The Impact of Overfishing on Aquatic Life

Living the eco-friendly life has taken some more clued-in avenues lately. As we become more aware of our impact on the planet, it’s interesting to think of the lesser-known ways we can help preserve the earth we call home.

While there’s a lot of talk about plastic waste, illegal dumping and climate change harming our oceans and waterways, there’s also a highly under-discussed issue that threatens our aquatic ecosystems: Overfishing and bycatch.

It’s believed that the world's entire stock of seafood could be gone by the year 2048, and yet we hear so little about this alarming statistic.

Could it be a mere exaggeration? The only way to know for sure is to educate yourself and the people in your life on the potential hazards of overfishing, and to choose sustainable options when you shop. 

Learn more about the impact of overfishing and what you can do about it below:


WHAT IS OVERFISHING? 

In retrospect, overfishing is a natural reaction to a world calling out. We’re eating more fish than we were 50 years ago, so the fishing industry needs to respond by fishing more. The problem is, we’re fishing our oceans faster than they can replenish themselves. 

As many as 80% of the world’s fisheries are fully exploited or depleted. 90% of large predatory fish stocks such as sharks and tuna are completely gone.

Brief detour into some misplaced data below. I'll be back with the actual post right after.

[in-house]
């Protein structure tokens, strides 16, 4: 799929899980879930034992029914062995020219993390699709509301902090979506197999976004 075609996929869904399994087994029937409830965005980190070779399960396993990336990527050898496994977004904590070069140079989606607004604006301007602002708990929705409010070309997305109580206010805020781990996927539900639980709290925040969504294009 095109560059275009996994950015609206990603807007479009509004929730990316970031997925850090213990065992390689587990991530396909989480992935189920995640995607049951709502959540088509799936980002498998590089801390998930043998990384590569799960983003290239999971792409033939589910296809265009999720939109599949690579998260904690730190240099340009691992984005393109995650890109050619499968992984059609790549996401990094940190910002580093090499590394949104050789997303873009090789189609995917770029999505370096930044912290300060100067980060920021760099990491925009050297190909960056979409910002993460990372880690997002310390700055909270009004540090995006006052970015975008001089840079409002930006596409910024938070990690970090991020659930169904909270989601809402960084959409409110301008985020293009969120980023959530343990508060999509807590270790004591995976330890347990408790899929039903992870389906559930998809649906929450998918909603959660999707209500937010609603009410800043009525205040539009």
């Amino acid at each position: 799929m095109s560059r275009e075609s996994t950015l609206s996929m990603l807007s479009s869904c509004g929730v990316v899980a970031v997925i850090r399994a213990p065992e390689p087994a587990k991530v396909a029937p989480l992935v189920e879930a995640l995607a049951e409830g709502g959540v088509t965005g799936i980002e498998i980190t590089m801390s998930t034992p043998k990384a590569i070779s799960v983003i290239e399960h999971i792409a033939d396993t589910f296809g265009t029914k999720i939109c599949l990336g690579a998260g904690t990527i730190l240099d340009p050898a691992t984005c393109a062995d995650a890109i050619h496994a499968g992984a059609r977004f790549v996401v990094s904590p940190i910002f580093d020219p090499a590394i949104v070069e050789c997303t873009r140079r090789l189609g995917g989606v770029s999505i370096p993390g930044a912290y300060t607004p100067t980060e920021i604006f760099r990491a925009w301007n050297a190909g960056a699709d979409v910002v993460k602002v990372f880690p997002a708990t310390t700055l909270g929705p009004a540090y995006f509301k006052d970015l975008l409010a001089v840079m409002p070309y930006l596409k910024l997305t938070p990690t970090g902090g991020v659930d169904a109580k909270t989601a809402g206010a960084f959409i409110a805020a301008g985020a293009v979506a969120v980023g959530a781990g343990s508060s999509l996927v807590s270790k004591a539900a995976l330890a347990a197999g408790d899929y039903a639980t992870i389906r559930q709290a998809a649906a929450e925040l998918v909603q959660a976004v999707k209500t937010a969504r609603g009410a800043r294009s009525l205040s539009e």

To make matters worse, overfishing is the leading cause of bycatch. Bycatch is when another fish or sea animal is caught in a net as a result of negligent fishing practices. Large fishing boats use giant trawling nets and drag them across the water sweeping up everything in their path. Dolphins, sharks, and seals are caught in these nets and as many as 300,000 of them die each year because of this. 

The Leading Cause of Overfishing

The number one cause of overfishing is massive government subsidies. The governments of the world give out more than $35 billion per year to support the commercial fishing industry. What this does is fund large fishing operations, while stepping on the toes of the small oceanside communities that rely on fishing to make their humble living.

Around 800 million people worldwide rely on fishing as their primary source of income. Yet these small-scale purveyors are not the beneficiaries of these government funds; instead, it’s going to companies with mega ships who can negligently fish wherever they want, whenever they want because the loose regulations in place are difficult to enforce anyway. 

How to Manage and Prevent Overfishing

Dealing with the issue of overfishing starts with awareness. Not enough news networks and media outlets are covering the topic, so spreading the word and taking action where we can is critically important to the health of our oceans and the marine life that call it home.

On a large scale, the world needs to stop fueling illegal fishing with government subsidies and embrace the technology put in place to prevent it.

On a smaller scale we can all contribute to, the answer lies in purchasing any fish you eat wisely. Source sustainably farmed and caught seafood from local vendors where possible, and encourage those you know to do the same.

Alternatively, you could try your hand at fishing in your local area, boycotting the big fisheries entirely when you bring home your own catch!   

Our oceans sustain all life, and preserving them lies in our hands. While it may only seem like a small step in the right direction when we play our part in conservation, the impact can be huge if widely adopted by the masses.

Here at Greens Steel, we’re all about making eco-friendly choices. We’re so glad you’ve joined our community living consciously!

Coty | Greens Steel Wellness Contributor 
Pennsylvania, USA

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